A small weapon in the war on redundant data

I recently discovered a neat utility called rdfind that searches a path for duplicate files.  Dedup can be super useful when you realise you have hundreds of GB’s of redundant data floating around your PC.  (I had about 400 GB after moving a bunch of scattered data from several smaller hard drives to a new 3TB drive I just bought.  A lot of the drives had copies of some of the same data.)  It’s pretty easy to install (it’s in the standard repositories for apt-get on Ubuntu)  and to use:

will@will-desktop:/storage/test$ sudo rdfind /mnt/Quantum2/
 Now scanning "/mnt/Quantum2", found 259947 files.
 Now have 259947 files in total.
 Removed 0 files due to nonunique device and inode.
 Now removing files with zero size from list...removed 651 files
 Total size is 1445615350230 bytes or 1 Tib
 Now sorting on size:removed 72229 files due to unique sizes from list.187067 files left.
 Now eliminating candidates based on first bytes:removed 117614 files from list.69453 files left.
 Now eliminating candidates based on last bytes:removed 5872 files from list.63581 files left.
 Now eliminating candidates based on md5 checksum:removed 5166 files from list.58415 files left.
 It seems like you have 58415 files that are not unique
 Totally, 394 Gib can be reduced.
 Now making results file results.txt

It has some other options to do things like delete duplicate files automatically.  But, that terrifies me.  So, I don’t use that feature.  The result after it cranks away for quite a while is a file called results.txt with everything you need to know to go wastehunting.  Unfortunately, the output format is a bit obscure if you just want to know what will free up the most space easiest:

# Automatically generated
 # duptype id depth size device inode priority name
 DUPTYPE_FIRST_OCCURRENCE 58483 3 1 2082 1710946 1 /home/will/Downloads/pattern-2.6/Pattern.egg-info/not-zip-safe
 DUPTYPE_WITHIN_SAME_TREE -58483 3 1 2082 1710957 1 /home/will/Downloads/pattern-2.6/Pattern.egg-info/dependency_links.txt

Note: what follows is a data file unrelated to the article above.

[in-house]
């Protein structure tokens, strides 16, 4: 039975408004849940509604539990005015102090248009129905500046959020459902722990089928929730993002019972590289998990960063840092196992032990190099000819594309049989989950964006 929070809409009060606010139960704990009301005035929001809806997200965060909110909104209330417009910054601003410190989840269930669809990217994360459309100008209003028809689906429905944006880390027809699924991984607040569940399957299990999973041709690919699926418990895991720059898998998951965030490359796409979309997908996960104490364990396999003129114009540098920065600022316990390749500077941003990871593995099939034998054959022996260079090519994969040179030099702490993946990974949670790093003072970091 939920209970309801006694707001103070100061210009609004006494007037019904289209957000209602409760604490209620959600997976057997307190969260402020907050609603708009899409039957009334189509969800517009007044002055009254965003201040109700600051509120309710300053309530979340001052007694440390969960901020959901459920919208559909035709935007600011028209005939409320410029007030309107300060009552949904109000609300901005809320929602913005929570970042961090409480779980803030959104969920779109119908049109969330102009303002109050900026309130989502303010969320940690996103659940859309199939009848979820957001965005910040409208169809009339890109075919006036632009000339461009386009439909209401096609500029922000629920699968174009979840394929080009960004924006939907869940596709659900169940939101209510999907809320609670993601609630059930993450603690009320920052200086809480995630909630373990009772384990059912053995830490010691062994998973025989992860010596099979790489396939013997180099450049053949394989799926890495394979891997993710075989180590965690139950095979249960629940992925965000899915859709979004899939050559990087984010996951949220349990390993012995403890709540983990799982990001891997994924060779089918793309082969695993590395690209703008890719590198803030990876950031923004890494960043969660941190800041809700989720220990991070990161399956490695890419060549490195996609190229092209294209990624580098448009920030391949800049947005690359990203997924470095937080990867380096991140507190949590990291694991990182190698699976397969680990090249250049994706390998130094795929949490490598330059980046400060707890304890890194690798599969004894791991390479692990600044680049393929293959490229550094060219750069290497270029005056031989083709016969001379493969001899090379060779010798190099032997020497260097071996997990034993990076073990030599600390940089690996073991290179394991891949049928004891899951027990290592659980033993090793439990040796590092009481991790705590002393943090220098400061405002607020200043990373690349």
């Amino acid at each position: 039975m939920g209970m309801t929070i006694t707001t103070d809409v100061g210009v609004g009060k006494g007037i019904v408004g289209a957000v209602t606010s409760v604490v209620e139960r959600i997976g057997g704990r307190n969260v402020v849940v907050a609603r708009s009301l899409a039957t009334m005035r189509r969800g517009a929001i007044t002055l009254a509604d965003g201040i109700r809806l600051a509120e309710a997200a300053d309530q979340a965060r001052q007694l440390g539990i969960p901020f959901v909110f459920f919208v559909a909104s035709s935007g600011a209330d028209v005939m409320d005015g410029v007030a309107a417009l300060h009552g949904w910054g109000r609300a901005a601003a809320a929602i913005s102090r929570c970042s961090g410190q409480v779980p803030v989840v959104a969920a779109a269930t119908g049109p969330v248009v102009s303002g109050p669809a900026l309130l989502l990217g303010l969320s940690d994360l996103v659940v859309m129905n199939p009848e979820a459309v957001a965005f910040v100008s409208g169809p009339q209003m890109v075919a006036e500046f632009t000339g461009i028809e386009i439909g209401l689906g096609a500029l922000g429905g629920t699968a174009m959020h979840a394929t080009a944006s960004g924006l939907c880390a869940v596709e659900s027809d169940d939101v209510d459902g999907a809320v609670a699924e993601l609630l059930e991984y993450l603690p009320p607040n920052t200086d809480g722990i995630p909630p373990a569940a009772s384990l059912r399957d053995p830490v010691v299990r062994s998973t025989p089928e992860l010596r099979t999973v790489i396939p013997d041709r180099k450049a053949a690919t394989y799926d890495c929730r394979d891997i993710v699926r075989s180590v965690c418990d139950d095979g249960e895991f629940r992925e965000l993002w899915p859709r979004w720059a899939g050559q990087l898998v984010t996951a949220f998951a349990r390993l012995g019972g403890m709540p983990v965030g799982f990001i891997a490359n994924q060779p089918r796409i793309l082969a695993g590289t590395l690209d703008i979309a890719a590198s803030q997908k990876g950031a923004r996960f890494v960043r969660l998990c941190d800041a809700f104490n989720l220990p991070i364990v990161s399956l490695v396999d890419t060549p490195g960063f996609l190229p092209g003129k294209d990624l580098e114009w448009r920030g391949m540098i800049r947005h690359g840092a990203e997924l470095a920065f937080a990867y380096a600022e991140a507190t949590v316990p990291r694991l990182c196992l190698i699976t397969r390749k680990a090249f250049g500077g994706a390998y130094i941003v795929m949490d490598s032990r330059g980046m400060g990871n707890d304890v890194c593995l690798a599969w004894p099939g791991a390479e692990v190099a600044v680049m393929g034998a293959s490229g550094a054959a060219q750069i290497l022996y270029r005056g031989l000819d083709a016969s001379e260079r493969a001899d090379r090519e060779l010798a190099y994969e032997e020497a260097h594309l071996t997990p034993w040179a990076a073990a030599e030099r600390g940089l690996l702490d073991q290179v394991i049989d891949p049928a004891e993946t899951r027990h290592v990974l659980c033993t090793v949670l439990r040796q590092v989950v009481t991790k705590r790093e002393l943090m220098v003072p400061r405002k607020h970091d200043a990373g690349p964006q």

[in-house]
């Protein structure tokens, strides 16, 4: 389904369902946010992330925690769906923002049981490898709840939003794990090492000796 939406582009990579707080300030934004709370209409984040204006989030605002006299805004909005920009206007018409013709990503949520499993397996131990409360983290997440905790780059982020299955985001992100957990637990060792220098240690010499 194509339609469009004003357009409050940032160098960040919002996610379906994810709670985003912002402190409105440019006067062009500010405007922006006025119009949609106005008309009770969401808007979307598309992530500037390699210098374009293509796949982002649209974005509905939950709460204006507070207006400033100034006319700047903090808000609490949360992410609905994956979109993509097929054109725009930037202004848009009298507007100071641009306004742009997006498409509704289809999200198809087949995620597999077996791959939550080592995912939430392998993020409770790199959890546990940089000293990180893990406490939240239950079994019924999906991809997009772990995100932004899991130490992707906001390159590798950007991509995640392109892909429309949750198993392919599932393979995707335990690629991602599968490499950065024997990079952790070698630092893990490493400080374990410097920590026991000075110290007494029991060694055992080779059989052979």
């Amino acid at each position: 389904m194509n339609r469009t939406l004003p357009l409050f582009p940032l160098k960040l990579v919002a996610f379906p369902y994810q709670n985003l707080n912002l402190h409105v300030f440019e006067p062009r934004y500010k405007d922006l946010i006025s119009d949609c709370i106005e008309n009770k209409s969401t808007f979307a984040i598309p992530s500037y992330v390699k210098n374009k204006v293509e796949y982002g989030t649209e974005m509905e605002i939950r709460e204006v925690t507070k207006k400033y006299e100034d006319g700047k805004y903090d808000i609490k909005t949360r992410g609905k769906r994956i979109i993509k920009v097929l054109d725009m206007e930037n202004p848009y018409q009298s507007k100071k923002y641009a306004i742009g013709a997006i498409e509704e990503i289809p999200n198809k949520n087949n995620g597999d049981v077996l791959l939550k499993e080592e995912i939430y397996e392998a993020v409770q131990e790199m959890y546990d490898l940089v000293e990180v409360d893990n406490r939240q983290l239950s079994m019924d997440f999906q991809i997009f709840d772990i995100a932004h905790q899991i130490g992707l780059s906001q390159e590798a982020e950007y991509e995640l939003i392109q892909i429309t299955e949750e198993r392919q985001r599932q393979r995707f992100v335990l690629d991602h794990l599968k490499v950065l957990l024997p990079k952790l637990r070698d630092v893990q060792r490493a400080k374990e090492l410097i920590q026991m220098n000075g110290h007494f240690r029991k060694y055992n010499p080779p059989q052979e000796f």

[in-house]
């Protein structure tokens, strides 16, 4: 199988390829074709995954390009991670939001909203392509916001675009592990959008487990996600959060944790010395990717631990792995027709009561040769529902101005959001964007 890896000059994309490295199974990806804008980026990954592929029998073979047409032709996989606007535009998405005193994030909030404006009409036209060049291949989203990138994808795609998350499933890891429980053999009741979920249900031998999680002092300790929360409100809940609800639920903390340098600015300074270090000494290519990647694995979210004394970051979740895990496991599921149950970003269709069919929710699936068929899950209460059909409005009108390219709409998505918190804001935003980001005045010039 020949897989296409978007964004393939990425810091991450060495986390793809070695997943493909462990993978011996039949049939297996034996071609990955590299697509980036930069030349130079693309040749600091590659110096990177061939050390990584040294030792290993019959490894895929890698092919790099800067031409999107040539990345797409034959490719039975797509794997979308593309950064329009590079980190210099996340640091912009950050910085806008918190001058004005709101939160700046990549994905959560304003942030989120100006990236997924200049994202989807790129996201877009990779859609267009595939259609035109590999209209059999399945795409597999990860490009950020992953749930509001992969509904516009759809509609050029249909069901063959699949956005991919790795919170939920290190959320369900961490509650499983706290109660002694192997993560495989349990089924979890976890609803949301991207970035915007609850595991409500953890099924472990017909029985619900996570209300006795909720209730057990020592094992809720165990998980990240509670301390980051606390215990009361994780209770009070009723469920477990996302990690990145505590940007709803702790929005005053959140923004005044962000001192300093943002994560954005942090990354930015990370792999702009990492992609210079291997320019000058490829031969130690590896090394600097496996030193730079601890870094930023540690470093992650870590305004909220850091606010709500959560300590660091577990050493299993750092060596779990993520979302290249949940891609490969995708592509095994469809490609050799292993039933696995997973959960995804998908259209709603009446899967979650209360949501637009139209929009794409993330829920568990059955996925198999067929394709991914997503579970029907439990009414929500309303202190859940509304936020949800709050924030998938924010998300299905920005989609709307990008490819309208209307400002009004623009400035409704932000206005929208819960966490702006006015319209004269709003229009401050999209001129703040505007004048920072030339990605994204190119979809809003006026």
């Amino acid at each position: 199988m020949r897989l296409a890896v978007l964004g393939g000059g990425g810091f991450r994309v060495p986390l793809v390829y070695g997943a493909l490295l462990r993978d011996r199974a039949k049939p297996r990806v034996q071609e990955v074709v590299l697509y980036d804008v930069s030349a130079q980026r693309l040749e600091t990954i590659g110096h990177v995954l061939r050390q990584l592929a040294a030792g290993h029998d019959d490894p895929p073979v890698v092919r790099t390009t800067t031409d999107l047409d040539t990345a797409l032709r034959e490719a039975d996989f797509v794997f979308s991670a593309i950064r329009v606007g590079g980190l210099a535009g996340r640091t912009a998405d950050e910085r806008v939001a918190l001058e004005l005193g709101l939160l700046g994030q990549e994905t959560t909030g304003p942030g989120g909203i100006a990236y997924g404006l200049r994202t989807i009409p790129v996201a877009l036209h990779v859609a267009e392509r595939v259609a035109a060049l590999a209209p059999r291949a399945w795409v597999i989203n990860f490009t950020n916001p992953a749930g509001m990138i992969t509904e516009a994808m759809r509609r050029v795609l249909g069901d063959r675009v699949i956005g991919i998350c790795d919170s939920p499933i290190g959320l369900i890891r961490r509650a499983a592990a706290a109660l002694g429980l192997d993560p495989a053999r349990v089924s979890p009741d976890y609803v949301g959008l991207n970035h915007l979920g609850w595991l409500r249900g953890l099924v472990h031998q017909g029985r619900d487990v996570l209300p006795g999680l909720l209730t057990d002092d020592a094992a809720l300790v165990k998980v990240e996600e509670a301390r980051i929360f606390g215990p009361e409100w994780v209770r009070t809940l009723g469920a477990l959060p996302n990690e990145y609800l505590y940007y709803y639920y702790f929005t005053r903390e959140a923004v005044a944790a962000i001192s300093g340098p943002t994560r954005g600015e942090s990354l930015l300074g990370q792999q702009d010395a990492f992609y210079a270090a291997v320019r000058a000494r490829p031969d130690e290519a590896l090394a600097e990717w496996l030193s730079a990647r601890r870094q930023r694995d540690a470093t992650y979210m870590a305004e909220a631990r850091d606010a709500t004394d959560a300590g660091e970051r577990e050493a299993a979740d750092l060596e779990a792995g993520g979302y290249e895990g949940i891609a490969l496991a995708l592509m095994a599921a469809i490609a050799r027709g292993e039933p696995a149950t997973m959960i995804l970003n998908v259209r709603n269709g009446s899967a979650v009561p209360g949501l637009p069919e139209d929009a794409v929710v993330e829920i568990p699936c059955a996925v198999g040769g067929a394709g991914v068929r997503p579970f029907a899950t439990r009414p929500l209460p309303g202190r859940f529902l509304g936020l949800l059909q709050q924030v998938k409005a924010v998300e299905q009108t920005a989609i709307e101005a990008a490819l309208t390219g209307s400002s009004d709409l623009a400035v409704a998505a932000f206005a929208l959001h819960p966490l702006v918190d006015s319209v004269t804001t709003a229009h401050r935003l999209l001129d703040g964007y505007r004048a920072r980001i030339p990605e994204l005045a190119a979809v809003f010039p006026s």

It doesn’t directly give you the count of a given file, or the total waste for a given file.  It just gives you a file ID for each file, and the size of each copy.  You have to count,multiply, and sort by yourself to understand where your worst offenders are.  So, I wrote a little python script to process that file and save me counting file ID’s on my fingers.  It’s not anything fancy, but it looks like this:

will@will-desktop:~$ python Documents/rdproc.py /storage/test/results.txt
...
(4618027008, 1539342336, 3, '/mnt/Quantum2/vidprod/libby/TableRead/2013.09.17/PRIVATE/AVCHD/BDMV/STREAM/00000.MTS', 152486)
(4633560010, 2316780005, 2, '/mnt/Quantum2/vidprod/mdwm/WholeDriveBackup/Caitlin/MDWM/Transcoded', 162706)
(4927753612, 2463876806, 2, '/mnt/Quantum2/vidprod/mdwm/WholeDriveBackup/Caitlin/MDWM/Transcoded', 162593)
(5807821978, 2903910989, 2, '/mnt/Quantum2/vidprod/mdwm/WholeDriveBackup/MDWM', 160710)
(7562474188, 3781237094, 2, '/mnt/Quantum2/vidprod/mdwm/WholeDriveBackup/Caitlin/MDWM/Transcoded', 162601)


The order of output is explained at the github link.  But, it lets me easily see that my biggest waste comes from having a bunch of footage from My Dinner With Megatron, as well as a backup of a Whole Drive that was used during production.  Hence, 2 copies of a bunch of that stuff that I can merge back down quite easily.  I also have no fewer than 3 copies of a Table Read that I shot for a friend quite a while ago because I never cleared that memory card, and wound up re-importing it a few extra times after I shot more stuff on it.  As you can see, having everything sorted and summed makes it a lot easier to understand than if you were to try and use the results.txt file yourself.  So, feel free to use the python script I wrote.  It’s not complicated or fancy, but I figure it may be useful enough to save somebody from having to reinvent it for themselves.  Let me know if you find it useful.

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FFMPEG API. The Agony and the Adequacy.